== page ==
Parenting comes with plenty of challenges; teaching kids about money — including deciding the details of an allowance — is just one of them.
As more and more Americans have trouble managing their finances, it’s never too early to start teaching good money habits — even if it means just having a chat with your five-year-old stashing dimes in his piggy bank. In fact, an allowance is an especially important tool for teaching kids how to be smart with money.
With that in mind, here are seven tips about kids and money, from choosing your child’s allowance amount to helping them decide what to do with it.
- Decide when to start. While many think of a child allowance as something spoiled kids have to go shopping with, it’s actually an important way for children of all ages to start managing and saving money. It will depend on your particular child, but many experts recommend starting a child allowance as early as the age of 4 or 5, even if it’s on a very small scale. Then, your kid will be used to the idea of “owning” a certain amount of cash, and more prepared to have conversations about it down the line.
- Consider common formulas, but let your child pick the amount. Various sources have cut-and-dry equations to determine the “right” allowance amount, with two common ones being 50 cents or $1 per year of age. While such a formula may be a good starting point, I recommend letting your kid suggest the amount once old enough to have an intelligent conversation. Use the aforementioned formulas as a reference, consider your personal values and budget, and then come to an agreement. This will make children a more active part of the allowance process, prepares them to be comfortable negotiating about money, and helps them realize they likely will not get all the money they want at most stages of life.
- Talk to your kid about saving, spending and more. You should often talk to your kids about money — whether in terms of family budgets, pro athlete salaries or day-to-day spending decisions. Start before the first payment is handed, but keep the conversation going. Also, explain upfront that the money will come in consistent intervals. Finally, make it clear the allowance is not a reward for daily chores. If you link the two, your child will starting asking “How much money will I get?” every time you ask for a hand around the house.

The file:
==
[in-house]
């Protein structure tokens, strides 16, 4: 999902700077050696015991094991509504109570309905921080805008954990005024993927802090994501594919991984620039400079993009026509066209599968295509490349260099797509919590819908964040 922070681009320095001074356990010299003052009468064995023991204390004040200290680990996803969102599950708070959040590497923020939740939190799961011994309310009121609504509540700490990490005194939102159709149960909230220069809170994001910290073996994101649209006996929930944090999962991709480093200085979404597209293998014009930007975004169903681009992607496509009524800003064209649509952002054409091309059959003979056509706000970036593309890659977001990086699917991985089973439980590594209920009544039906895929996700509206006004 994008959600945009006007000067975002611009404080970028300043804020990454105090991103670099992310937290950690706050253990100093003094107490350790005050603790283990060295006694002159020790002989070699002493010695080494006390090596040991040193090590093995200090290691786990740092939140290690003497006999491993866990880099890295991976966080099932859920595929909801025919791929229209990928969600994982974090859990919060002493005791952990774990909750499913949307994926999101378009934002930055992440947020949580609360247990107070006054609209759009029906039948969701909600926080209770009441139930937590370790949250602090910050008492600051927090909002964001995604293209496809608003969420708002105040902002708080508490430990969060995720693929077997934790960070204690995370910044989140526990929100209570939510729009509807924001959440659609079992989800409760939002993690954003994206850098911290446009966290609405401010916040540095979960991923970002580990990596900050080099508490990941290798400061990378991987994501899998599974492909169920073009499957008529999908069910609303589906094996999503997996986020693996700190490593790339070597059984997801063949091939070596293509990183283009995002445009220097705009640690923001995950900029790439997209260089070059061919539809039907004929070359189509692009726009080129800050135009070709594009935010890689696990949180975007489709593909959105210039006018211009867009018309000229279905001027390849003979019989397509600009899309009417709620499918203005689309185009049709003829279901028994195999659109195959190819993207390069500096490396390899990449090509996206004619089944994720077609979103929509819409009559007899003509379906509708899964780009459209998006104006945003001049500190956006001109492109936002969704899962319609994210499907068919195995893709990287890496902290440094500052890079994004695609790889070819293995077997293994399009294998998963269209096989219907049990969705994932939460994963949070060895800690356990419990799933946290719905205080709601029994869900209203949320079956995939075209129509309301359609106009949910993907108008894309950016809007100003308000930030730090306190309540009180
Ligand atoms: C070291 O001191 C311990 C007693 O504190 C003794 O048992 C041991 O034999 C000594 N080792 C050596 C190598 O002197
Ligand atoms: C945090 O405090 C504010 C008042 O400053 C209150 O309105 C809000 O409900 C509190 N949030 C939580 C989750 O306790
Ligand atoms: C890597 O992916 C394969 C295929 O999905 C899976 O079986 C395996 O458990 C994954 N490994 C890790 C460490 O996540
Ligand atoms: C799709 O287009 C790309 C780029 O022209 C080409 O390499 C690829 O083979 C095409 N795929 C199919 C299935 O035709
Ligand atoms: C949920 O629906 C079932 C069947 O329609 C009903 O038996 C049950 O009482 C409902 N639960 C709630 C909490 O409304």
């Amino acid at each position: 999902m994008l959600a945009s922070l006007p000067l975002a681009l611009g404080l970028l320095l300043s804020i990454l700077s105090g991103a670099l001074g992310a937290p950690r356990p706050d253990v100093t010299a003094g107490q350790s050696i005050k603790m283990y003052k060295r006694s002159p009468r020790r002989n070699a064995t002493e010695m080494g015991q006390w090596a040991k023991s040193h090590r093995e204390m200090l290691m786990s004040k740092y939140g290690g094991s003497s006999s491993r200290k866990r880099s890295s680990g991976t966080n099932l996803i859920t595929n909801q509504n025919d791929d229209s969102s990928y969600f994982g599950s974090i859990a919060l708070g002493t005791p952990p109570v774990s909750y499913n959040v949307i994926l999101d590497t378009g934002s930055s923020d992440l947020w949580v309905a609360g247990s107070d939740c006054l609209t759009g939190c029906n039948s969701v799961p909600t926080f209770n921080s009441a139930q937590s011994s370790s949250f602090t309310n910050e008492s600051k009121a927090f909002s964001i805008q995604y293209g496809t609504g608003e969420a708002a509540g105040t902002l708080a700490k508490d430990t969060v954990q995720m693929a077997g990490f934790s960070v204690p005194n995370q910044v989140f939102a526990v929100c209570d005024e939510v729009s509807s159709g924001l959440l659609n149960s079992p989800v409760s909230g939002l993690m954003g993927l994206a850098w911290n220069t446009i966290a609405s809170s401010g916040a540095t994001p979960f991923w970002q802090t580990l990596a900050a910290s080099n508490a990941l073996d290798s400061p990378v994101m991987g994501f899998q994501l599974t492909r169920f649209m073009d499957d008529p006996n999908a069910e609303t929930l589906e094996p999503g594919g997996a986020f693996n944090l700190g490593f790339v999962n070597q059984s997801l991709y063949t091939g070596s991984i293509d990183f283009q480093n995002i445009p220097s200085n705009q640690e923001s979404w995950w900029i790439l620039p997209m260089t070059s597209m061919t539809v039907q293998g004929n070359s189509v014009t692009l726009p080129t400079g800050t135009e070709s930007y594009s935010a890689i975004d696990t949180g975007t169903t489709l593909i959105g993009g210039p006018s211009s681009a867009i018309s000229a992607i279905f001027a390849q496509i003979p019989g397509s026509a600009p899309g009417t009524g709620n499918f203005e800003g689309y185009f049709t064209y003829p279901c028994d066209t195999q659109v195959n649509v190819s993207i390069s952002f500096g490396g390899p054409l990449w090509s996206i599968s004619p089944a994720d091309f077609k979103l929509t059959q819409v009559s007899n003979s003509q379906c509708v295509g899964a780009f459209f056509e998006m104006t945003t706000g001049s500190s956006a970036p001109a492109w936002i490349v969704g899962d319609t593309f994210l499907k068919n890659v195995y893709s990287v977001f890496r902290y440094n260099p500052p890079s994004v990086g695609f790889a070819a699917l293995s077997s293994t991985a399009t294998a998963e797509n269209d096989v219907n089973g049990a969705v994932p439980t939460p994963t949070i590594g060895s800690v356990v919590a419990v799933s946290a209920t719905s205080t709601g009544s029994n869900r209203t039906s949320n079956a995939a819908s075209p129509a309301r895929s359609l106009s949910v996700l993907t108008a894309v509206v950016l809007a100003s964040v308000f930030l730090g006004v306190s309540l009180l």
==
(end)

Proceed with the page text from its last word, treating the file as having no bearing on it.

- Set specific goals. Along the same lines, its a good idea to come up with an allowance gameplan. One option is to divide your child’s allowance into suggested categories: casual spending, general savings, and money being saved for a particular purchase. If your child is saving up for a big-ticket item (a relative term, depending on the age and allowance amount), you may decide that the goal is to save up half the cost, and you will meet the other half.
- Reward proper saving habits. Of course, not all savings will go towards spending. It’s also important — especially once your kid grows up and is on his or her own — to have some savings stashed just in case. When I was growing up, my parents opened a savings account for me at a young age, and encouraged me to put money earned or received in the account. The rule was simple: If I put any money in the savings account, they would match it. It worked like a charm. There are other ways to build similar saving habits with your children, but the bottom line remains the same: Make having a cushion of money as appealing as buying the latest new toy.
- Don’t bail your child out. Of course, kids will be kids and that means they’ll sometimes overspend. Heck, adults do it all the time. One key rule for kids and money, though, it to let them learn their lessons the hard way. Throughout life, money will be limited and prioritizing wants and needs, pushing off purchases and saving even when its tough will be important skills. Let your child allowance serve as a training-wheel version of these life lessons.
- Know when to stop. You must know when to start paying a child allowance, but you should also know when to stop. Even if you want to continue handing your kid a weekly budget through high school or college, make sure they get a summer or part-time job as early as they can so they realize income won’t always come from mom and dad — and that making extra is their own personal responsibility.
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